Norfolk Southern shares extend sell-off and one analyst turns bullish

According to Scott Group analyst at Wolfe Research, shares of Norfolk Southern Corp. has fallen enough – when compared with the shares of other rail operators and the broader stock market – to provide an “attractive entry point” for investors.

The Group has upgraded its rating on Norfolk Southern stock to outperform its peer-to-peer performance. His stock price target of $255 implies a gain of about 14% from current levels.

Norfolk South of

The stock fell 2% in Tuesday afternoon trading, taking it to its lowest close since October 27, 2022.

It has dropped 11.3% since February 3, when a Norfolk Southern freight train derailed in East Palestine, Ohio, leading to release harmful chemicals. The company has faced criticism from the public and regulators since then, which appears to have increased since the company announced a fund for the affected community. only 1 million USD.

Shares of rival CSX Corp.

and Union Pacific Corp.

also fell 4.9% and 7.6%, respectively, while the S&P 500

lost 3.3% in the same time period.

There are several reasons behind the Group’s bullish trend. First, he noted that Norfolk Southern has third-party bodily injury and property damage insurance that provides coverage over $75 million and under $800 million.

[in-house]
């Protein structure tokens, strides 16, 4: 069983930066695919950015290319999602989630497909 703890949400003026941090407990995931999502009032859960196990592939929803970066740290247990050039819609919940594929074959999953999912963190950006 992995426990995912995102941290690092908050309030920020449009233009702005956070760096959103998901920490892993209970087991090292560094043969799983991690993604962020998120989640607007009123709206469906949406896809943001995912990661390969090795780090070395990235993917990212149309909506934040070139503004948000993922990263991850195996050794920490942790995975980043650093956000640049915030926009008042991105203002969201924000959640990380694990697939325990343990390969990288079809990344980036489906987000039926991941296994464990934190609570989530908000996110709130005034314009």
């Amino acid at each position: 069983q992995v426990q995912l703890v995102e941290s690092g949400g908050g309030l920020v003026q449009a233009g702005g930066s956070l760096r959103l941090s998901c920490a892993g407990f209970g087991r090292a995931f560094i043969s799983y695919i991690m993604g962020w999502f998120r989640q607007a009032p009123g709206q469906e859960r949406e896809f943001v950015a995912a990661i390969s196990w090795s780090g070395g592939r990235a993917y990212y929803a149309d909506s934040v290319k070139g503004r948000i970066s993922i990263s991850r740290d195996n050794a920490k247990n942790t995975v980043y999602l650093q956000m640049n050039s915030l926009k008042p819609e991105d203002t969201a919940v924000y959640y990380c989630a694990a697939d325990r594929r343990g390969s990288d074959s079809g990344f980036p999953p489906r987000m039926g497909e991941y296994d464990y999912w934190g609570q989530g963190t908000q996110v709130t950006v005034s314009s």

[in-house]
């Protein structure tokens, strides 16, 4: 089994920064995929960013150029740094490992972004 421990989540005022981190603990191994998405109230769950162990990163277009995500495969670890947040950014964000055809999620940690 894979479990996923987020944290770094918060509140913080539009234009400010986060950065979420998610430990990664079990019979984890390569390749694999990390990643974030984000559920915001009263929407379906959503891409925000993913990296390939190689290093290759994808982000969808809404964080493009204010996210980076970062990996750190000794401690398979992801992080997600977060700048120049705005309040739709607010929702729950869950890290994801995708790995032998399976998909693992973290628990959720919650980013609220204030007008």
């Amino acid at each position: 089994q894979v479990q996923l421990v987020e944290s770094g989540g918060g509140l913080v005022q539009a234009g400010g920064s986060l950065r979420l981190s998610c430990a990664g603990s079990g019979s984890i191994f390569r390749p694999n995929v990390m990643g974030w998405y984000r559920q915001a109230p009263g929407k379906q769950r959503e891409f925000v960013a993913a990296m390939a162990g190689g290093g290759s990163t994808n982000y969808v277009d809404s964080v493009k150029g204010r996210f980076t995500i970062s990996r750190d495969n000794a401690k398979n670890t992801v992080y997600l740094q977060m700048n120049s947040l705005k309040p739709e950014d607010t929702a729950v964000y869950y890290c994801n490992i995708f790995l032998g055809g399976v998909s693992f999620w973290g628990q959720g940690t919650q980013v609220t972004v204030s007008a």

“Without loss of life, we see no realistic possibility that this accident would exceed $800 million in total liability, so we consider maximum liability for [Norfolk Southern] worth $75 million,” the Group wrote in a note to clients.

Meanwhile, the stock’s underperformance relative to its peers equates to about $3.4 billion in lost market capitalization, the Group said, compared with a maximum potential one-time debt of $3.4 billion. 75 million dollars.

“Therefore, in our view, this sell-off appears to have been overdone,” the Group wrote.

Additionally, the Group said he is modeling an operating rate for Norfolk Southern of 62.4% for 2023, which he says is “the worst of the rails”. Operational Rate (OR) is a measure of efficiency for railways, so the lower the ratio, the better.

Norfolk’s projected OR versus 2022 OR for CSX is 59.5% and for Union Pacific is 60.1%.

“In the past, we had a very simple argument that owning the railroad had the worst OR, had the most room to catch profits, and therefore [earnings-per-share] growth,” wrote the Group. “[A]and in those rare cases when the rails have the worst conditions OR are also trading at the lowest valuations, the stock’s outperformance is even more important.”

Now, with Norfolk Southern’s stock trading at the lowest valuation, the Group sees “a more attractive entry point” for investors.

And while there is legal risk emerging following the Ohio derailment, the Group said it is a problem for all railroads, not just Norfolk Southern.


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